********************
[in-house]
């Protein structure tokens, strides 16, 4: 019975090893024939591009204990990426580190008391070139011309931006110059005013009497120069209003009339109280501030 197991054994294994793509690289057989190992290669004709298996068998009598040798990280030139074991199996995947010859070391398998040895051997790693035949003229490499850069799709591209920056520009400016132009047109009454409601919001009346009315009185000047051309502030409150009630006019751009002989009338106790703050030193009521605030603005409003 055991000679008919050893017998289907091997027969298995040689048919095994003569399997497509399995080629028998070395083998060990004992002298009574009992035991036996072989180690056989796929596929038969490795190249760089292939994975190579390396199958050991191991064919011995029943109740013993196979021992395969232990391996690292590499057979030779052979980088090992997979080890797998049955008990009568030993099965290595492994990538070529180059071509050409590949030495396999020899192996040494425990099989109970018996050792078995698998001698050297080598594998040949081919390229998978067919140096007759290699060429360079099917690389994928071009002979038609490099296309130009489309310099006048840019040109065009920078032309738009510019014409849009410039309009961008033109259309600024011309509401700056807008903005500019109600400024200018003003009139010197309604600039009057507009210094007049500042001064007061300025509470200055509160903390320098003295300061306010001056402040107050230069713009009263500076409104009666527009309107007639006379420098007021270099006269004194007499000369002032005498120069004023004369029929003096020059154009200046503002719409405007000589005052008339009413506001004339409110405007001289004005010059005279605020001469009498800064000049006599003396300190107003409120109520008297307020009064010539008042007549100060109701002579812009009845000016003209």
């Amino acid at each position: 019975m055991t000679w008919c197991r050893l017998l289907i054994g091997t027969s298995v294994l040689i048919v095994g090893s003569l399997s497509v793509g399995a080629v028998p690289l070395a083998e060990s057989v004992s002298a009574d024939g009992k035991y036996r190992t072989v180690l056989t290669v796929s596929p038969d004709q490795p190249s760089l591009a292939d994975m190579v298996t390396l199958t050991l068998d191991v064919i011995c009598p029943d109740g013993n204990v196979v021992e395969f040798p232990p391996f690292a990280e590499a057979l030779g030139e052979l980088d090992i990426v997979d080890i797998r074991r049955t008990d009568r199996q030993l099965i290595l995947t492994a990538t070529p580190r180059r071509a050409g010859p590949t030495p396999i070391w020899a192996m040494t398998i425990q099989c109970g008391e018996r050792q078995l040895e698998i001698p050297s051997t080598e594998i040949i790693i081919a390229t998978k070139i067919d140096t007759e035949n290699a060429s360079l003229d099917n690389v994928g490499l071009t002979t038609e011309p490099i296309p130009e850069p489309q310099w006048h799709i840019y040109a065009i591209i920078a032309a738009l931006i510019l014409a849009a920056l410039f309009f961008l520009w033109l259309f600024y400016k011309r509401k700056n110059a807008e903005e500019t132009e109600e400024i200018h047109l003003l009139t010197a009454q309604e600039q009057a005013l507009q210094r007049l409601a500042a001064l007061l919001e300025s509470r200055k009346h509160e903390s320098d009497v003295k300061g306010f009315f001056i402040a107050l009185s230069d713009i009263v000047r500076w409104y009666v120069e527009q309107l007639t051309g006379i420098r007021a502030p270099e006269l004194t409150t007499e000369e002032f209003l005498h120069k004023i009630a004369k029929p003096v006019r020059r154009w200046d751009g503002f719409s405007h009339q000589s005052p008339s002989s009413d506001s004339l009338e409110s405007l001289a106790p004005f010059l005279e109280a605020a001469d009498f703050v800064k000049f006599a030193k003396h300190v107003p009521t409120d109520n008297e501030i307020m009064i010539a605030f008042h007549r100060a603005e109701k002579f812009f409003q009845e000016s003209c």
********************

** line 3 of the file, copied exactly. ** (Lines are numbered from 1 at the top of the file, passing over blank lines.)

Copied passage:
């Amino acid at each position: 019975m055991t000679w008919c197991r050893l017998l289907i054994g091997t027969s298995v294994l040689i048919v095994g090893s003569l399997s497509v793509g399995a080629v028998p690289l070395a083998e060990s057989v004992s002298a009574d024939g009992k035991y036996r190992t072989v180690l056989t290669v796929s596929p038969d004709q490795p190249s760089l591009a292939d994975m190579v298996t390396l199958t050991l068998d191991v064919i011995c009598p029943d109740g013993n204990v196979v021992e395969f040798p232990p391996f690292a990280e590499a057979l030779g030139e052979l980088d090992i990426v997979d080890i797998r074991r049955t008990d009568r199996q030993l099965i290595l995947t492994a990538t070529p580190r180059r071509a050409g010859p590949t030495p396999i070391w020899a192996m040494t398998i425990q099989c109970g008391e018996r050792q078995l040895e698998i001698p050297s051997t080598e594998i040949i790693i081919a390229t998978k070139i067919d140096t007759e035949n290699a060429s360079l003229d099917n690389v994928g490499l071009t002979t038609e011309p490099i296309p130009e850069p489309q310099w006048h799709i840019y040109a065009i591209i920078a032309a738009l931006i510019l014409a849009a920056l410039f309009f961008l520009w033109l259309f600024y400016k011309r509401k700056n110059a807008e903005e500019t132009e109600e400024i200018h047109l003003l009139t010197a009454q309604e600039q009057a005013l507009q210094r007049l409601a500042a001064l007061l919001e300025s509470r200055k009346h509160e903390s320098d009497v003295k300061g306010f009315f001056i402040a107050l009185s230069d713009i009263v000047r500076w409104y009666v120069e527009q309107l007639t051309g006379i420098r007021a502030p270099e006269l004194t409150t007499e000369e002032f209003l005498h120069k004023i009630a004369k029929p003096v006019r020059r154009w200046d751009g503002f719409s405007h009339q000589s005052p008339s002989s009413d506001s004339l009338e409110s405007l001289a106790p004005f010059l005279e109280a605020a001469d009498f703050v800064k000049f006599a030193k003396h300190v107003p009521t409120d109520n008297e501030i307020m009064i010539a605030f008042h007549r100060a603005e109701k002579f812009f409003q009845e000016s003209c």